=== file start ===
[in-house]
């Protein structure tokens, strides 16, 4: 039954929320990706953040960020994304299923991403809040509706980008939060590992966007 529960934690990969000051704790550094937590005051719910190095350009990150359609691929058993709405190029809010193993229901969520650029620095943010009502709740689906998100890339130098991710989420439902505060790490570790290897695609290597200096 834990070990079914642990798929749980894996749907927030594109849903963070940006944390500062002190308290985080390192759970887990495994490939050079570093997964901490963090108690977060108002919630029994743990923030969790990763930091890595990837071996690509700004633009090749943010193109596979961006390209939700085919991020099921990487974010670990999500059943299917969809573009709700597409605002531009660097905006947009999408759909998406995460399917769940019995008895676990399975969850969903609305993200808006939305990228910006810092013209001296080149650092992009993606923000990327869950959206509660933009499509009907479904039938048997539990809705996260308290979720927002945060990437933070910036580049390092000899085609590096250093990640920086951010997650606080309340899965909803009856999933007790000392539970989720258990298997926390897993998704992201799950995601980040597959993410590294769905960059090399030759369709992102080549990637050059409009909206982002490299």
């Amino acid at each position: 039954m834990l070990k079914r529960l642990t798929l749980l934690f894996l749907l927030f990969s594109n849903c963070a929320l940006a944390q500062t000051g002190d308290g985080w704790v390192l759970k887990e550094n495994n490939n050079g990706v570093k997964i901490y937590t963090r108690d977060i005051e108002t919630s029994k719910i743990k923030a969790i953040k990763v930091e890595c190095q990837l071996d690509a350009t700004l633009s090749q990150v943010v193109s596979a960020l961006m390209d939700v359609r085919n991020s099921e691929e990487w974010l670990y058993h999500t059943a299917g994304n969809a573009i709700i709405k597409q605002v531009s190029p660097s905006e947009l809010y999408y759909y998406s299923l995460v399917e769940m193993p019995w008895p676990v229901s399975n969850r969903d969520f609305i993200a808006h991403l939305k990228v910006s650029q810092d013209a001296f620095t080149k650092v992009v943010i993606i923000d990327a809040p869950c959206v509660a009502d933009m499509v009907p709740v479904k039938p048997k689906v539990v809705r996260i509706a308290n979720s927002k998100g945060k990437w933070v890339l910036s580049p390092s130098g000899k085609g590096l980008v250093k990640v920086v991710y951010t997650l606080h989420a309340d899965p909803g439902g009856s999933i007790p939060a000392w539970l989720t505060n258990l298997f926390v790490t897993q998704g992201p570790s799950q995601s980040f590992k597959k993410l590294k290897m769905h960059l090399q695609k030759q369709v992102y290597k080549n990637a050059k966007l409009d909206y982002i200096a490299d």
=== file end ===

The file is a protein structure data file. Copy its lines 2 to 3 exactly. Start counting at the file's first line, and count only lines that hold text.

């Protein structure tokens, strides 16, 4: 039954929320990706953040960020994304299923991403809040509706980008939060590992966007 529960934690990969000051704790550094937590005051719910190095350009990150359609691929058993709405190029809010193993229901969520650029620095943010009502709740689906998100890339130098991710989420439902505060790490570790290897695609290597200096 834990070990079914642990798929749980894996749907927030594109849903963070940006944390500062002190308290985080390192759970887990495994490939050079570093997964901490963090108690977060108002919630029994743990923030969790990763930091890595990837071996690509700004633009090749943010193109596979961006390209939700085919991020099921990487974010670990999500059943299917969809573009709700597409605002531009660097905006947009999408759909998406995460399917769940019995008895676990399975969850969903609305993200808006939305990228910006810092013209001296080149650092992009993606923000990327869950959206509660933009499509009907479904039938048997539990809705996260308290979720927002945060990437933070910036580049390092000899085609590096250093990640920086951010997650606080309340899965909803009856999933007790000392539970989720258990298997926390897993998704992201799950995601980040597959993410590294769905960059090399030759369709992102080549990637050059409009909206982002490299």
């Amino acid at each position: 039954m834990l070990k079914r529960l642990t798929l749980l934690f894996l749907l927030f990969s594109n849903c963070a929320l940006a944390q500062t000051g002190d308290g985080w704790v390192l759970k887990e550094n495994n490939n050079g990706v570093k997964i901490y937590t963090r108690d977060i005051e108002t919630s029994k719910i743990k923030a969790i953040k990763v930091e890595c190095q990837l071996d690509a350009t700004l633009s090749q990150v943010v193109s596979a960020l961006m390209d939700v359609r085919n991020s099921e691929e990487w974010l670990y058993h999500t059943a299917g994304n969809a573009i709700i709405k597409q605002v531009s190029p660097s905006e947009l809010y999408y759909y998406s299923l995460v399917e769940m193993p019995w008895p676990v229901s399975n969850r969903d969520f609305i993200a808006h991403l939305k990228v910006s650029q810092d013209a001296f620095t080149k650092v992009v943010i993606i923000d990327a809040p869950c959206v509660a009502d933009m499509v009907p709740v479904k039938p048997k689906v539990v809705r996260i509706a308290n979720s927002k998100g945060k990437w933070v890339l910036s580049p390092s130098g000899k085609g590096l980008v250093k990640v920086v991710y951010t997650l606080h989420a309340d899965p909803g439902g009856s999933i007790p939060a000392w539970l989720t505060n258990l298997f926390v790490t897993q998704g992201p570790s799950q995601s980040f590992k597959k993410l590294k290897m769905h960059l090399q695609k030759q369709v992102y290597k080549n990637a050059k966007l409009d909206y982002i200096a490299d």